Courtesy : LyricsFloor.com
Street Dancer 3D narrates the story of two dance groups who plan on winning the Ground-Zero dance tournament. However, with the change in heart, they plan on joining forces and win the competition as a team.
For starters, the dance performances are definitely inspired by Hollywood film Step Up 3D, and the worst part is... It does not at all look appealing!
The film’s loosely built characters have indecisively featured their uncertainty for their aim. Set in the streets of London, Sahej (Varun Dhawan) is trying to keep the legacy of his brother alive and suddenly we are introduced to a group of dancers who plan on earning a buck by dancing on the street. however, they don't know how to dance. The characters have consistently tried to contradict themselves with unnecessary issues.
The film applies the same formula to that of a cliche Bollywood drama which hardly cares about the storyline or in fact the setting of a film, and Street Dancer 3D is an addition to that list. It tries to break certain social and political stereotypes along with major setbacks that cloud the character’s judgment. SD3D tried to convert chaos into something far beyond the maker’s understanding as they plan of adding several elements that keep pushing the film.
While there’s finally some progress in Varun and his dance group’s (personal) story we see Shraddha Kapoor making a spot-on entrance in the film. And once again, the makers have taken along the title with its literal sense and guess what they are literally dancing on the street again.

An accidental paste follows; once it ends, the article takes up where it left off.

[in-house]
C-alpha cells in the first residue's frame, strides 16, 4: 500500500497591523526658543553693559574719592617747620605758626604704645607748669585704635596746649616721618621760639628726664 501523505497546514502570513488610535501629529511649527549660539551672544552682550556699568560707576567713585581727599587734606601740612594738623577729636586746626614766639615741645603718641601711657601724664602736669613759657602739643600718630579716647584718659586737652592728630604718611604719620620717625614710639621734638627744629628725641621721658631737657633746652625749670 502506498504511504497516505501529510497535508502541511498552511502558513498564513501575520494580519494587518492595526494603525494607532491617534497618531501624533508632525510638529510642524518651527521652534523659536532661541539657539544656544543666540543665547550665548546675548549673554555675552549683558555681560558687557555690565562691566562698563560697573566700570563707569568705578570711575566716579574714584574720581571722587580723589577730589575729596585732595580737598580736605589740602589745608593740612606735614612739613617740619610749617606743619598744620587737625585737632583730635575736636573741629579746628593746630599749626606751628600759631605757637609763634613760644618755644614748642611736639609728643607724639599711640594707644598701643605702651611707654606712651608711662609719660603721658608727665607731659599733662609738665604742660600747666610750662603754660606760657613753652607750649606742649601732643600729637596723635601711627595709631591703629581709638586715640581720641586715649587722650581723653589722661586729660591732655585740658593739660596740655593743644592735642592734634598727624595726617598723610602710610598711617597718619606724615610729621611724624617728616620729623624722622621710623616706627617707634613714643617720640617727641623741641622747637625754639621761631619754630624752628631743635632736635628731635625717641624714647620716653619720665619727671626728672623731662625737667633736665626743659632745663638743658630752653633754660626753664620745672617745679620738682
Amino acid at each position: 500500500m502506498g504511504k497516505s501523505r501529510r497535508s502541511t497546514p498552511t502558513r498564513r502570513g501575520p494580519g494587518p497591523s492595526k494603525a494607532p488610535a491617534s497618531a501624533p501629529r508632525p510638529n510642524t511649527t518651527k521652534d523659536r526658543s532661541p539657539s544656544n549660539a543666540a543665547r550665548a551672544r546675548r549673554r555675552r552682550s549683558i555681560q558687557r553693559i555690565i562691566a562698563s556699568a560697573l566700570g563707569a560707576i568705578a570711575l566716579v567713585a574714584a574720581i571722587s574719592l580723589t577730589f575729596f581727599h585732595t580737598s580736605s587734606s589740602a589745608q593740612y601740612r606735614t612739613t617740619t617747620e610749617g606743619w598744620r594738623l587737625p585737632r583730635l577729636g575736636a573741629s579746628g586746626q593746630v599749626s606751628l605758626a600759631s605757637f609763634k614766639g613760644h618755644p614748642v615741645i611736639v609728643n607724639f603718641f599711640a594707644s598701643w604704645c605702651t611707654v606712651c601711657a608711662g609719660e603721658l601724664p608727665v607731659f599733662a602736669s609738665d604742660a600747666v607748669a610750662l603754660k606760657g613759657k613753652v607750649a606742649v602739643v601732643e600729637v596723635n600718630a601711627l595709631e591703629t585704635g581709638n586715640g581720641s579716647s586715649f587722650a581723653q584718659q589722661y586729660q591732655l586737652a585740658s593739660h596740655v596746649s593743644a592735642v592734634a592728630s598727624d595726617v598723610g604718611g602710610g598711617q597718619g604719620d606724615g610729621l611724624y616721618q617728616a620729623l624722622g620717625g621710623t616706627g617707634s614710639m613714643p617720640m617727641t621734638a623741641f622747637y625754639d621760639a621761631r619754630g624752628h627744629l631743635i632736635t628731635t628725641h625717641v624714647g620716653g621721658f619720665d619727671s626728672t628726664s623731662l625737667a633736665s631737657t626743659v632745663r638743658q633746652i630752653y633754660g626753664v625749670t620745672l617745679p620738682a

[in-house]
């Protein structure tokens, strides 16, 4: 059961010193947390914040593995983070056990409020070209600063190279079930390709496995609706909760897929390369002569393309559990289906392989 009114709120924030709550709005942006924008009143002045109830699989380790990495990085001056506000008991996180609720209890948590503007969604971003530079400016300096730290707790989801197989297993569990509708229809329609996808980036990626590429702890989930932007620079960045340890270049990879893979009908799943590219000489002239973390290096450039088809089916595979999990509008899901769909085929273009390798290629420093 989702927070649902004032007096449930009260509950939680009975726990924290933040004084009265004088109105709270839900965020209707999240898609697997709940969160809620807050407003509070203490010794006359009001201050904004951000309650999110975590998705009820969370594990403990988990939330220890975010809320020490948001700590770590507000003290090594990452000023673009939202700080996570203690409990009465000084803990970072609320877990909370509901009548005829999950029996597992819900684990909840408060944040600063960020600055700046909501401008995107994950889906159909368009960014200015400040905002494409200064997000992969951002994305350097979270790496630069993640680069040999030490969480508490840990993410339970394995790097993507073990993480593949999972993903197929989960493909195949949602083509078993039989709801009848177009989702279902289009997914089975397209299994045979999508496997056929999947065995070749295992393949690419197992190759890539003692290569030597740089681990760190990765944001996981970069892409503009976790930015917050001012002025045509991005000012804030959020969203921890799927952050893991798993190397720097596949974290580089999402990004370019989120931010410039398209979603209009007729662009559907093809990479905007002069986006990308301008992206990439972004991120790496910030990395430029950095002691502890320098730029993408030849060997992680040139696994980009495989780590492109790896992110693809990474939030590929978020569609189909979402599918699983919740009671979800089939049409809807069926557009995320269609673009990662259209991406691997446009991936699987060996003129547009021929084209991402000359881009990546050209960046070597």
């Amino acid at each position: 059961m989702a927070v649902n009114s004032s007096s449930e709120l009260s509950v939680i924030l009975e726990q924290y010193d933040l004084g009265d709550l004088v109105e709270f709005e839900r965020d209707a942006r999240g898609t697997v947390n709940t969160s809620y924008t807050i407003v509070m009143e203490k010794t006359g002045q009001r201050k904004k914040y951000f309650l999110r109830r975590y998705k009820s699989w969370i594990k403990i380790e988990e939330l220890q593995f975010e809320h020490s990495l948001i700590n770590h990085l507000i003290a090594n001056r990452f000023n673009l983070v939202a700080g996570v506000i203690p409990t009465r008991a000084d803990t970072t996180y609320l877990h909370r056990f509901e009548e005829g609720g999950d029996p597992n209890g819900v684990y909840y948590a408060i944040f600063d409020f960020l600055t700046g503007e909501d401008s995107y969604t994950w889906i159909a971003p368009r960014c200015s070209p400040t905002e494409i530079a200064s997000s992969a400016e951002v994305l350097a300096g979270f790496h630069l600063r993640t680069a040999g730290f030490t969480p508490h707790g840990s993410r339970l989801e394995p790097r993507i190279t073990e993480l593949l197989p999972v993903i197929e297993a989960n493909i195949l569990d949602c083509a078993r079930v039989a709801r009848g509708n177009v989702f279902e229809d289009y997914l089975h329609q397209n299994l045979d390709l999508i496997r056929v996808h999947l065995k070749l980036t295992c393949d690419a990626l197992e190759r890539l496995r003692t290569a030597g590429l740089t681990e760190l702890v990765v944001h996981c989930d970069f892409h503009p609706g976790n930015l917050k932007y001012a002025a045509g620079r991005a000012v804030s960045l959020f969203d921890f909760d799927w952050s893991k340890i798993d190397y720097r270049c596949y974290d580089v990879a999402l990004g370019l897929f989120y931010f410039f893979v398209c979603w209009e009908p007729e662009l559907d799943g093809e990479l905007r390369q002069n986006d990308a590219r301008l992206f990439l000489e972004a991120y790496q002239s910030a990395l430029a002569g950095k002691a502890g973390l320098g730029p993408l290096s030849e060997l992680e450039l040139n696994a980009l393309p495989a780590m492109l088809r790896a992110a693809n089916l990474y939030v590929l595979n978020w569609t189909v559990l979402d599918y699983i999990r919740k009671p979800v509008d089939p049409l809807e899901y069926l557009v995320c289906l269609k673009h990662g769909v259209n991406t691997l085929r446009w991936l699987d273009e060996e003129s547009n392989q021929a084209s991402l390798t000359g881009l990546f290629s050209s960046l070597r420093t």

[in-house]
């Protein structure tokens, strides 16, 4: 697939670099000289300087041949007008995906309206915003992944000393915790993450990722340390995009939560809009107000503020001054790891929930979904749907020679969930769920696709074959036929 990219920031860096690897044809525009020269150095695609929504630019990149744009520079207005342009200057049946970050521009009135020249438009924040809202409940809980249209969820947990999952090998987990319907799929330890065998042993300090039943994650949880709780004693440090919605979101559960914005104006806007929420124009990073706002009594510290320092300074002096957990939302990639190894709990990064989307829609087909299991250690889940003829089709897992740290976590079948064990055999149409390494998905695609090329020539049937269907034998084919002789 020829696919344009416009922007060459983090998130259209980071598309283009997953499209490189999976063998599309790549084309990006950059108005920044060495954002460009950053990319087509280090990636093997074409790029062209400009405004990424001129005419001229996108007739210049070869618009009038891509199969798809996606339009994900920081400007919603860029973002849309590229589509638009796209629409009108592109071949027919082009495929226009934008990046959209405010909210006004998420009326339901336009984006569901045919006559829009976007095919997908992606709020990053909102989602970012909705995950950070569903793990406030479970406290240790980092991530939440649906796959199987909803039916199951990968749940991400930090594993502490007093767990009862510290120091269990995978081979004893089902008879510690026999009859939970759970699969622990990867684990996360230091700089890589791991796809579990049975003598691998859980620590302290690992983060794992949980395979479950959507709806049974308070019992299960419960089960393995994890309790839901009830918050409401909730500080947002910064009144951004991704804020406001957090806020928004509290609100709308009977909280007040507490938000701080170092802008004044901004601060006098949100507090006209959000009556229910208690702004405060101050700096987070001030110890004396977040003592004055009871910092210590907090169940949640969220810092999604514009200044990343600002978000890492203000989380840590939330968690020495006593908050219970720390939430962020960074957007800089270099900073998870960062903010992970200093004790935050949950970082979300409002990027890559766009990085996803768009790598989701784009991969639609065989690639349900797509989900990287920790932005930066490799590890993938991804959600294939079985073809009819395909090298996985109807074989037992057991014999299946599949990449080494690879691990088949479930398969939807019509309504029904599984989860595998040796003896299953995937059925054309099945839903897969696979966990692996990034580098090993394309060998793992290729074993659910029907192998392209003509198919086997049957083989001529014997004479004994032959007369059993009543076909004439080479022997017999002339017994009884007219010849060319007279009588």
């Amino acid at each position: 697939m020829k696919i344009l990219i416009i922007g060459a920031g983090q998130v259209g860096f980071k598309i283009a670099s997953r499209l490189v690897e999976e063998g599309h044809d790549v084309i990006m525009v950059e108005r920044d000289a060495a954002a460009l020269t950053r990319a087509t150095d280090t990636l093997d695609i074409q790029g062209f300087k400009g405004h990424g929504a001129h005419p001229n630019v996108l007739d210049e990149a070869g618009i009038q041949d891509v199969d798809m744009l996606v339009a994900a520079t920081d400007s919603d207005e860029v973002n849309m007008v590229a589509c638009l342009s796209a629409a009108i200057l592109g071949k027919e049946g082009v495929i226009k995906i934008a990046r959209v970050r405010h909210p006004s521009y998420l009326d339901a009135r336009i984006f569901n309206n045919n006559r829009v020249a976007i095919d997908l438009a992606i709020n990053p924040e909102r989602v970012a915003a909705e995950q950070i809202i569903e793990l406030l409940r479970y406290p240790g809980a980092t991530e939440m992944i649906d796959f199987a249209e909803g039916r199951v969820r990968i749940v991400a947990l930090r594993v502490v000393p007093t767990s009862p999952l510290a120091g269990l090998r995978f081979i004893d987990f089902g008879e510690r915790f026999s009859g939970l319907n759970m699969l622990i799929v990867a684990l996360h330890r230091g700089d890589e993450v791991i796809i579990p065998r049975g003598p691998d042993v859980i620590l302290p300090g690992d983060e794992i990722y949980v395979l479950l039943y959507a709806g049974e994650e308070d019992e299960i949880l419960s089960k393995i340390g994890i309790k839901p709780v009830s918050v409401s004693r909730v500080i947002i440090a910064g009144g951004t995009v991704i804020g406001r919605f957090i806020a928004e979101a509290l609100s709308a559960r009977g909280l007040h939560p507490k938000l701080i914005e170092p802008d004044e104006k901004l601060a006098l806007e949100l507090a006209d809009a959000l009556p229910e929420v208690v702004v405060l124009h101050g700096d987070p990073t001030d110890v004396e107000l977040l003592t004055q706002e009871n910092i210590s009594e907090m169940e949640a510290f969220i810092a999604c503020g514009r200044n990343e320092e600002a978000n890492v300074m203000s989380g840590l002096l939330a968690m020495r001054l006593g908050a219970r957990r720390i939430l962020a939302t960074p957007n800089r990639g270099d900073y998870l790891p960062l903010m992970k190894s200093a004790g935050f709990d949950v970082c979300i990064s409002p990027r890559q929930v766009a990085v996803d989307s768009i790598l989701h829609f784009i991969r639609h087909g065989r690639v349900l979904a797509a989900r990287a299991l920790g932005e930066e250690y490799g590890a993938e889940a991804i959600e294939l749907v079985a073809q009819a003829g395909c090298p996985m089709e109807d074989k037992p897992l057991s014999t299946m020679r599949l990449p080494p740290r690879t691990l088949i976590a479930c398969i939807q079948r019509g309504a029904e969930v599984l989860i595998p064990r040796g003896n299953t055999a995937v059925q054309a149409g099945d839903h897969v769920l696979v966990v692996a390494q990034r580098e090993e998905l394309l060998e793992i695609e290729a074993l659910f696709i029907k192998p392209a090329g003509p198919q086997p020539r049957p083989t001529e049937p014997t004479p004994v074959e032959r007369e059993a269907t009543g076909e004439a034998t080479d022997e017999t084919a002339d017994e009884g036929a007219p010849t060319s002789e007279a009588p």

As the two groups try to fight off their everyday rivalry, which is far beyond logic and equally bothersome for the audience, you are already tired and looking for an escape route. The director also plans on setting up surprises that are based on unconventional choices.
The dance groups fight off their steam, and these naive kids never know what is the scenario around them. As Prabhu Deva enters the screen space he enlightens Shraddha about the helpless immigrants who are waiting to be fed. The next sequence shows her munching on some delicious homecooked Biryani. If you have been enlightened about the poverty around you, who in their right sense would start spending more and more money on something that is totally not needed?
SD3D tries to balance out errors with its dance and music but, that’s the worst part, Bollywood has once again polluted the archives with nonsensical remakes. However, the worst is yet to come. No sooner we are locked into the alleyway where the illegal immigrants are surviving, you are hit with one of the most irritating and unpleasant background scores is too brutal to your ears.
Frankly, the film is full of errors and you just want it to end. The makers have tried their best to amalgamate the impromptu sequences which perhaps are the only excuses that can save the members from being embarrassed.
The plot gains momentum with Prabhu Deva’s performance and in a way it boosts your morale to watch this film. Perhaps, he was the only element that has the ability to save this film. The film comes out strong with toxic relationships and poor scripting. At times even Shraddha conveniences us with her acting, however, the poorly scripted dialogues are a cherry on top.
SD3D comes along with baggage and that’s Varun Dhawan. The poorly written character and unsynchronized chemistry, has led to the film falling behind. As a matter of fact 'Freestyle does not suit Varun Dhawan' and the major reason is his physique. Coming back to the film, he hardly managed to pull off as a performer who is a leader of a group, in fact, Varun couldn’t even come out of his Lover Boy aura. The same old dialogue delivery and the never-ending dramatization of himself, he might be good in October, but a single film cannot define him as an excellent actor.
The film has consistently lacked subject and the right material which is necessary to complete a film. Remo D'souza even plans on changing and twisting the ultimate goal that can help the film that can progress towards the conclusion. And basically that is what you get when a dancer directs a film.